Water birth: is it right for you?

Sourced from Baby Centre Medical Advisory Board

If you’re thinking about using a birth pool, hearing from mums, dads and midwives with experience of water birth could help you with your decision.

What do mums think about water birth?

‘My midwife suggested trying the pool when I got to about 6cm dilated. I hadn’t thought of using it, but I really liked it when I got in. It was just so relaxing and peaceful. Time went by really quickly. Before I knew it the midwife was saying that I should get out if I wanted to give birth out of the pool. So I got out and Marisa was born 20 minutes later.’
Leila

‘I got into the pool when I was about 5cm dilated. But I didn’t like it at all. Right from the beginning, I wanted to get out. I didn’t find the water relaxing and felt tenser than before I got in. It just wasn’t for me.’

Samitra

‘I didn’t want to give birth in the pool. I didn’t like the idea of that at all. But I thought I might get in for a while to help with the pain. And it was brilliant, just floating there. I was so relaxed and so in control. When it came to pushing, I stayed in and James was born in the pool, and it was fine.’

Libby

What do dads think about water birth?

‘The pool really helped Shona. She seemed to relax as soon as she got in, and she wasn’t making so much noise. She had some gas and air, and I don’t think she needed anything else. I was getting really tense before she got in. It was awful seeing her in so much pain. But after she’d got in, she obviously felt she could cope, and I felt I could, too!’
Mike

‘Sophie and I had talked about whether I should get into the pool. I wasn’t keen as I thought I’d look a bit silly. But because it was a home birth, I actually felt fine to get in when the time came. The midwife was brilliant. She just said, ‘Oh yes, get in. It’ll really help her.’ I supported Sophie when she wanted me to, and for the rest of the time, I just watched our baby being born. Amazing!’

Rob

What do midwives think about water birth?

‘The hospital where I work has a lot of experience of water birth. I’ve got a lot of confidence since starting to work here. I do think that being in the water calms mums-to-be. You can see them relaxing. Their shoulders aren’t so tense and their breathing gets calmer. Being with a mum who is labouring in water is very relaxing for the midwife, too. There really isn’t a lot to do. Just be with her and wait for the baby to be born!’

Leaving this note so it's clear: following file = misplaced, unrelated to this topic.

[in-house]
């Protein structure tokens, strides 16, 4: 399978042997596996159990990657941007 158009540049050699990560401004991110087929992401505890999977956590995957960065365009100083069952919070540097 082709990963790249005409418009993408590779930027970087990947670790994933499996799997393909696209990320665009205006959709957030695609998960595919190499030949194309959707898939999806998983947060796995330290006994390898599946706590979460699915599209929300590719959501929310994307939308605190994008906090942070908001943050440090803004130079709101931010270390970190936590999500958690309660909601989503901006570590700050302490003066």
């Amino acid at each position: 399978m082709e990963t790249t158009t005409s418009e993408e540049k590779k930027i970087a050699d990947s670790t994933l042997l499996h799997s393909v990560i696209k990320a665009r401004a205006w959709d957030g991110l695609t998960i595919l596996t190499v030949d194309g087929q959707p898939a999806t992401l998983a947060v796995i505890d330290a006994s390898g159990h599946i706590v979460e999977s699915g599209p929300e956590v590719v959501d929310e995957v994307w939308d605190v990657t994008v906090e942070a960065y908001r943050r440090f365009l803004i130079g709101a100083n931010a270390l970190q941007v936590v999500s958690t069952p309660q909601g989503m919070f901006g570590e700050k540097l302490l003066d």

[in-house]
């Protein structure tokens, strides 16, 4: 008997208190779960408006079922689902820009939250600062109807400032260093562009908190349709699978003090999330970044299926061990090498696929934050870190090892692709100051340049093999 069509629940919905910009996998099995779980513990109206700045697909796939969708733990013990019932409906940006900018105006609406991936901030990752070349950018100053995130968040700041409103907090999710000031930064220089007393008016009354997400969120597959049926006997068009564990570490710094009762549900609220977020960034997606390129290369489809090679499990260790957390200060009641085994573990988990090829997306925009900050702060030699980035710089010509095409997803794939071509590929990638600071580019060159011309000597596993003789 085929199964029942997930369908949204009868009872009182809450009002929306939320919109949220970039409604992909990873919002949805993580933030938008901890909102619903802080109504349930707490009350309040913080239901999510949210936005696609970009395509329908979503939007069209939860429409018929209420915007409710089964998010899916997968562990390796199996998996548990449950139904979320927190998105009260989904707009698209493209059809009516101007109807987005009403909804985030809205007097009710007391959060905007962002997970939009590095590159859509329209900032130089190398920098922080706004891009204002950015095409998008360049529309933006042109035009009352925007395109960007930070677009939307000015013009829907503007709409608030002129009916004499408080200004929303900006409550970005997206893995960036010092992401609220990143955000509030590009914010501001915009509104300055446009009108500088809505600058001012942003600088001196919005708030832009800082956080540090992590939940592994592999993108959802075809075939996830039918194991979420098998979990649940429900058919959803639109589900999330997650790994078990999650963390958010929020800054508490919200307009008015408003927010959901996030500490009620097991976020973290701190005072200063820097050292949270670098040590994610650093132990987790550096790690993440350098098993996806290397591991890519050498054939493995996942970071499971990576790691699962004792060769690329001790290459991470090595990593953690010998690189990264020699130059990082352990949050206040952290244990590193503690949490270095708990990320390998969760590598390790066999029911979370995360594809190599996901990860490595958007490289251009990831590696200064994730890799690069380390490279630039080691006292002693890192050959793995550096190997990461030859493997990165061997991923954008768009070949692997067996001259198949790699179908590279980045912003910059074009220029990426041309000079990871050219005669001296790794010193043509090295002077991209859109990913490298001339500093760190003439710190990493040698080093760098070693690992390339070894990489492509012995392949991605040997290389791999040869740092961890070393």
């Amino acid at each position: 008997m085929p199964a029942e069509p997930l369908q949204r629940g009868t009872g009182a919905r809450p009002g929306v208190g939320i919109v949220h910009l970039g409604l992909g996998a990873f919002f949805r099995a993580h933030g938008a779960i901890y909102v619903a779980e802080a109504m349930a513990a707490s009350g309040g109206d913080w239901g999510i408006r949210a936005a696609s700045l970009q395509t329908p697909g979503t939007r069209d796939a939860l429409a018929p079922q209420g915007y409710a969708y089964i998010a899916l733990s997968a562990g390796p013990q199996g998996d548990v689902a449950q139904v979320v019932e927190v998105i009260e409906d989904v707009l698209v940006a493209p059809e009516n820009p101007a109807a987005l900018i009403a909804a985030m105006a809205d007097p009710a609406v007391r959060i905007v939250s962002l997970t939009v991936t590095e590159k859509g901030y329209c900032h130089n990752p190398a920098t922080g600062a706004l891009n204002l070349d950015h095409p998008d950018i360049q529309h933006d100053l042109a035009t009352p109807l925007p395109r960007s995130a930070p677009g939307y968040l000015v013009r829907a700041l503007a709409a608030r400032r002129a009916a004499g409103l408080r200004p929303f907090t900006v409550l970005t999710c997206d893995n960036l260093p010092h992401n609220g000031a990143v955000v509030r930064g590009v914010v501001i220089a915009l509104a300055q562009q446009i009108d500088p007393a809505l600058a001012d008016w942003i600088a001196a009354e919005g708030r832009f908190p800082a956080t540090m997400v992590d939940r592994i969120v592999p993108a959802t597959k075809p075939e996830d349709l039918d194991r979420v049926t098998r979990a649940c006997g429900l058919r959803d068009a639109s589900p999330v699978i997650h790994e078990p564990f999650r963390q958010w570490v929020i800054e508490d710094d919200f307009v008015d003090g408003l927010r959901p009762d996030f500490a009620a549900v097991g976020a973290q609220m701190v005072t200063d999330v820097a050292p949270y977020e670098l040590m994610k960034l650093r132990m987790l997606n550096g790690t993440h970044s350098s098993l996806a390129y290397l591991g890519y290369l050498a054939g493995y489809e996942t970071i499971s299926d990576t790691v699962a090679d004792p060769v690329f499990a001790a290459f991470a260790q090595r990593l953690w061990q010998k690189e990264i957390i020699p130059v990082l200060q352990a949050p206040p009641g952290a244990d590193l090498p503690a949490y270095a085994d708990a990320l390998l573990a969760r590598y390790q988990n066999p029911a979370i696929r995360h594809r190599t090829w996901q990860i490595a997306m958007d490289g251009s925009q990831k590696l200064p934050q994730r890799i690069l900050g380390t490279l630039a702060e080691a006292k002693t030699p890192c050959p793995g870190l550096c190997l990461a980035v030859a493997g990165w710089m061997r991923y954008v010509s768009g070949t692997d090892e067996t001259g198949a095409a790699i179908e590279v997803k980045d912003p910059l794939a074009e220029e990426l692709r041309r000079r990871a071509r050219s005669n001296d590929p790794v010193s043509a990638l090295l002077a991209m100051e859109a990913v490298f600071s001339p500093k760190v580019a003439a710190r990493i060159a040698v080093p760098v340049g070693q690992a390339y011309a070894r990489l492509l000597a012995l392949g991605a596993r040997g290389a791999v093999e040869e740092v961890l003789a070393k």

Anna

‘You’ve got much more opportunity to practise real midwifery when a woman is in the birth pool. She can’t have pethidine or an epidural, so she’s alert and awake. She needs you to encourage her and help her with her breathing, and keep on reassuring her. So you develop a wonderful relationship with her. You really get to know her. You can chat between contractions, or just hold her hand.’

Rebecca

‘Some women do want to get out of the pool to have an epidural. And some get out because they don’t like the pool, or there’s a problem with the baby’s heartbeat or the labour’s going really slowly. But, to be honest, that doesn’t happen often. Most mums-to-be really like the pool. And the babies are amazingly calm when they’re born. They often don’t cry. It can take some getting used to when babies usually scream their heads off when they arrive.’

Alex

Keyword: birthing, pregnacy, birthing phases, pregnant, birthing plan, pregnancy signs, pregnancy symptoms, pregnancy stages, delivery methods, Healthy Eating, water birth, Birth Development Phases.
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